Prince Philip’s hair-raising traffic accident last year has been credited with a 21% rise in the number of very old motorists handing back their driving licences — including a huge 39% jump for drivers his own age or older.
The Duke of Edinburgh was left hanging upside down after a collision with another vehicle as he pulled out of a driveway near the Sandringham Estate in Norfolk on 17 January 2019.
Official DVLA figures provided to retirement mortgage experts Responsible Life now reveal a 21.2% jump in the number of drivers aged 90 and over voluntarily surrendering their licences last year — rising from 6,612 to 8,014. This compares with an increase of 9.7% in 2018.
The jump in the figures was even more stark among the nation’s centenarians. The number of drivers aged 100 and over giving up their licences rose 146.2% to 32 in 2019. The Prince was aged 97 when he had his accident and among those aged 97 and over the annual increase was 39.4%.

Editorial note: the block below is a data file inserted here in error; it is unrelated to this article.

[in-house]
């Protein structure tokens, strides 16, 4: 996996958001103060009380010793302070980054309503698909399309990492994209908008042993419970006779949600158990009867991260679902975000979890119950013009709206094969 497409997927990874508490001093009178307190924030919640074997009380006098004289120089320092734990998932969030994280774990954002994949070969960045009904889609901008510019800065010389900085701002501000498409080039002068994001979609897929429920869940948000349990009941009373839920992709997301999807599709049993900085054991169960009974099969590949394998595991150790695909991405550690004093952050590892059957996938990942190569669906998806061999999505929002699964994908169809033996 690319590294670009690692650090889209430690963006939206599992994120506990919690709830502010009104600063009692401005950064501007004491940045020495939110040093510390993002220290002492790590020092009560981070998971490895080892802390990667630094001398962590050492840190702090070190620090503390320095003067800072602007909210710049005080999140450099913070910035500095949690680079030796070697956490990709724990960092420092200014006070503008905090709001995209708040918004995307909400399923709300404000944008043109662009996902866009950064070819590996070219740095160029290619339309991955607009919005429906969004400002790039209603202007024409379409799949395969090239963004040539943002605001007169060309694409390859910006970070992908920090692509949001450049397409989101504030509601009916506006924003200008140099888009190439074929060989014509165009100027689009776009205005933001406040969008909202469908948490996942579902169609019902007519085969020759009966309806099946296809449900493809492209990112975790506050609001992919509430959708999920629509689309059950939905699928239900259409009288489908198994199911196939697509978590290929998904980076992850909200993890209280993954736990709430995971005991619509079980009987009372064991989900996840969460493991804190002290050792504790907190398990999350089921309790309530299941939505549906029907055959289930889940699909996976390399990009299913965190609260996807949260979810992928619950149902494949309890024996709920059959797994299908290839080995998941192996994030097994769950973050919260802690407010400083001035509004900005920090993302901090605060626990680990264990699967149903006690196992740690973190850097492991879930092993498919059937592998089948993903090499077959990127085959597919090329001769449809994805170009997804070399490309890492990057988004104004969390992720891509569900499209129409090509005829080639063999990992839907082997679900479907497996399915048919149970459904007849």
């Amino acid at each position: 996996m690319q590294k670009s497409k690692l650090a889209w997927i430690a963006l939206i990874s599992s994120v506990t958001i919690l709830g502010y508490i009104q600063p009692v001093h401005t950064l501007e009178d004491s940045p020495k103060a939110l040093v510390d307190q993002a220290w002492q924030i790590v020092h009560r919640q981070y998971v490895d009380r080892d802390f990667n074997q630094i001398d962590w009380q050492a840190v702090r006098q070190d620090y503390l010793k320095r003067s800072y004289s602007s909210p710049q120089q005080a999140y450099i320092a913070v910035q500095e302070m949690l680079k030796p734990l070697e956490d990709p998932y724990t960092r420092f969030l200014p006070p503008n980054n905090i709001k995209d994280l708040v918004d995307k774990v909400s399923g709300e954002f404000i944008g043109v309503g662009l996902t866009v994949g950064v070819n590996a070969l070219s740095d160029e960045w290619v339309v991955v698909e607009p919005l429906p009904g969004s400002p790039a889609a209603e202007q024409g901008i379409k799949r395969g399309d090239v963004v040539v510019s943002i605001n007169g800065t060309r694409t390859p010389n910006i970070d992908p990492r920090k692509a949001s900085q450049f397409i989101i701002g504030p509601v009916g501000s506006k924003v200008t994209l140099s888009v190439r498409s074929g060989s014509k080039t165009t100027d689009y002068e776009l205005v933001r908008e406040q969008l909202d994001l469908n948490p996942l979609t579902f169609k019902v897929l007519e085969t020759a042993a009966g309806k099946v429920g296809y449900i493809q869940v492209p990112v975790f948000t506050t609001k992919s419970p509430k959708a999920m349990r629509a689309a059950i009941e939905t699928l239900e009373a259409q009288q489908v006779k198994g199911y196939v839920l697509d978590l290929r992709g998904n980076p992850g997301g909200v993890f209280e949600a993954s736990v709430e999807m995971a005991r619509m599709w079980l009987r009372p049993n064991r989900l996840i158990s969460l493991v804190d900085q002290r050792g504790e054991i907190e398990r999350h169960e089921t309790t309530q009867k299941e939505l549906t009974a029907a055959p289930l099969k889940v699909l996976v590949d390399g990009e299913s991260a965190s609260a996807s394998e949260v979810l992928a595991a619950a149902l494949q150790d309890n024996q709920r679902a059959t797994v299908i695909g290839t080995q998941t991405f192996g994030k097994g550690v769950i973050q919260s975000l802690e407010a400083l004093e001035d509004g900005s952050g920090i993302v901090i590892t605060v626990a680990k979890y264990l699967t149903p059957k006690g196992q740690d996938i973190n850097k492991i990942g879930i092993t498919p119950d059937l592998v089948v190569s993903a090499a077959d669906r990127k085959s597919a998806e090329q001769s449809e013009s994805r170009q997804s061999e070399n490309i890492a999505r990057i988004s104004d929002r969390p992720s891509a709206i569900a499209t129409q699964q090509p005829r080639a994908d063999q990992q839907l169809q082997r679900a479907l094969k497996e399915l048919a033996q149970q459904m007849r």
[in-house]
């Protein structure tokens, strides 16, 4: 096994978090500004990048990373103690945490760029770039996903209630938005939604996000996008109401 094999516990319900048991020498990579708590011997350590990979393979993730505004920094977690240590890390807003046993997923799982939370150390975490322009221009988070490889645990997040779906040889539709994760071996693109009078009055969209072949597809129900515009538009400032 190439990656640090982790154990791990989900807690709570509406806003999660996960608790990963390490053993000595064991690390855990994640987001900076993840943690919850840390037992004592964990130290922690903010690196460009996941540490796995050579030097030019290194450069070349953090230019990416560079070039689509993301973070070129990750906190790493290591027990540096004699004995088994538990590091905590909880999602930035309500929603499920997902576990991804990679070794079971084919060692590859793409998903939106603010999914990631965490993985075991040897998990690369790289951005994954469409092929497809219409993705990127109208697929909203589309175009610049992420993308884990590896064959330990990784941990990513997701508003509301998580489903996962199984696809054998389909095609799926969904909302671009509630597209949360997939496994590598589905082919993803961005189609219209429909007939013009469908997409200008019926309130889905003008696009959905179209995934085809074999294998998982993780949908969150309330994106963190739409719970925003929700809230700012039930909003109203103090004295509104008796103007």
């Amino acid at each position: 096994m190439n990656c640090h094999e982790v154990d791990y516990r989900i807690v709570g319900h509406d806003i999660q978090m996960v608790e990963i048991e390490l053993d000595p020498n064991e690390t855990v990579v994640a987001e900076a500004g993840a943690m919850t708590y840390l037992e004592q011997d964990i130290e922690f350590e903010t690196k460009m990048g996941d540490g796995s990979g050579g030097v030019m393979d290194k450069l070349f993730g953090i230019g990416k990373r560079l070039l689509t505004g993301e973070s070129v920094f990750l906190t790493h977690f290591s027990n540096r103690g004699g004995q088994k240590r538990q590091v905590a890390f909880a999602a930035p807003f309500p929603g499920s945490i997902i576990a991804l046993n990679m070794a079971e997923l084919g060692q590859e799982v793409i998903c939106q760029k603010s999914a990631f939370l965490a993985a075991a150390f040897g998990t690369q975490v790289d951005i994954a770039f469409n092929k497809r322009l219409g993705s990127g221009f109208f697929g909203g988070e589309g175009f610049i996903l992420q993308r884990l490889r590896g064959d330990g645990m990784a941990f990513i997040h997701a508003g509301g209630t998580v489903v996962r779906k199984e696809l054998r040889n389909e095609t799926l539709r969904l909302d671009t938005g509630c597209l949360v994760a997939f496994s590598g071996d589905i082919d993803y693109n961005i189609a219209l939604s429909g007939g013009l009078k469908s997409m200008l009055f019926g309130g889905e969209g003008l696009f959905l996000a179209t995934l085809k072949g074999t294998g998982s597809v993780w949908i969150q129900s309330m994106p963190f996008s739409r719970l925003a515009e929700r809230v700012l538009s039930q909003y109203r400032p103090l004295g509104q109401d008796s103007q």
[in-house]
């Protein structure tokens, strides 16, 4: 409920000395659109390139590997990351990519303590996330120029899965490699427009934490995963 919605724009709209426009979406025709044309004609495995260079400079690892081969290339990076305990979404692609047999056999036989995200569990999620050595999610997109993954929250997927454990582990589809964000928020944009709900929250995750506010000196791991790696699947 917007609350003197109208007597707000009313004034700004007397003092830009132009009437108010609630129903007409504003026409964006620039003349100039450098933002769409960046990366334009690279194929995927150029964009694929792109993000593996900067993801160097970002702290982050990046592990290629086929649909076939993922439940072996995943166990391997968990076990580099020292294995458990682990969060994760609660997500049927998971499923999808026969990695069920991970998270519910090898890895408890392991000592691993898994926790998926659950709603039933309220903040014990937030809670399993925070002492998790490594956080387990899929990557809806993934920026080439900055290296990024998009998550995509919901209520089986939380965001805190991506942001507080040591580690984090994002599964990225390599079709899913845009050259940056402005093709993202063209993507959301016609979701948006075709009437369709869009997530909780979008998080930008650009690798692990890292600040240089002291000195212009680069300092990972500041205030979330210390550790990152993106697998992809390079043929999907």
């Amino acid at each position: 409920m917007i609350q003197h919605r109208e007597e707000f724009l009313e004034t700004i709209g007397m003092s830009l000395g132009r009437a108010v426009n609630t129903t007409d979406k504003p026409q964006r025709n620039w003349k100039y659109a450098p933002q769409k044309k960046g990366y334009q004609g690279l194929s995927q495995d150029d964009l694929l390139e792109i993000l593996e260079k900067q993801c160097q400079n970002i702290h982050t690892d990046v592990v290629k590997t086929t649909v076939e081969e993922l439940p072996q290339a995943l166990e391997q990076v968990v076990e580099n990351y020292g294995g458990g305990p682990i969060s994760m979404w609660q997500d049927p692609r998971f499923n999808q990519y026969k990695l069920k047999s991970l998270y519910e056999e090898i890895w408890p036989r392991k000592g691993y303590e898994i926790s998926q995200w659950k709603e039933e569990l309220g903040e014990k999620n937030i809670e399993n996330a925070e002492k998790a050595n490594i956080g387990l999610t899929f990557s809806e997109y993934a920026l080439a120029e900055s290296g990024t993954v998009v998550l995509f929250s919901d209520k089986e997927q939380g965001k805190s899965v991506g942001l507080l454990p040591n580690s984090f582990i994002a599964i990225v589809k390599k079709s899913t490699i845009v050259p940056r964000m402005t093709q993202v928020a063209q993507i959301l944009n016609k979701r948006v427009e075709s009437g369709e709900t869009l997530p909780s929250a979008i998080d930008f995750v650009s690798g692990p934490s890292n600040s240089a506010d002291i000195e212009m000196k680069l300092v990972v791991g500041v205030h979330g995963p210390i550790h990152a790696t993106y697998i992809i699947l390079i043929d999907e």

Images of the Prince’s Land Rover lying upside down on the A149 were beamed around the world and provided a wake-up call to the very elderly who could still legally get in the driving seat.
There is no legal age when people must stop driving. Those concerned about their ability to drive in old age can ask for objective assessments from organisations such as the Royal Society for the Prevention of Accidents.
Steve Wilkie, Executive Chairman of retirement specialists Responsible Life, said, “When to stop driving remains one of our most difficult decisions in later life. For many retired motorists it means letting go of a symbol of their independence, even if they only make the occasional trip to the local shops.
“Older age is also cruel and creeps up on you, making it impossible to judge the best time to let go of the steering wheel and get a taxi, rather than soldier on for another year.
“Prince Philip’s misfortunes, however, seem to have jogged a great number of people into confronting this difficult decision head on.”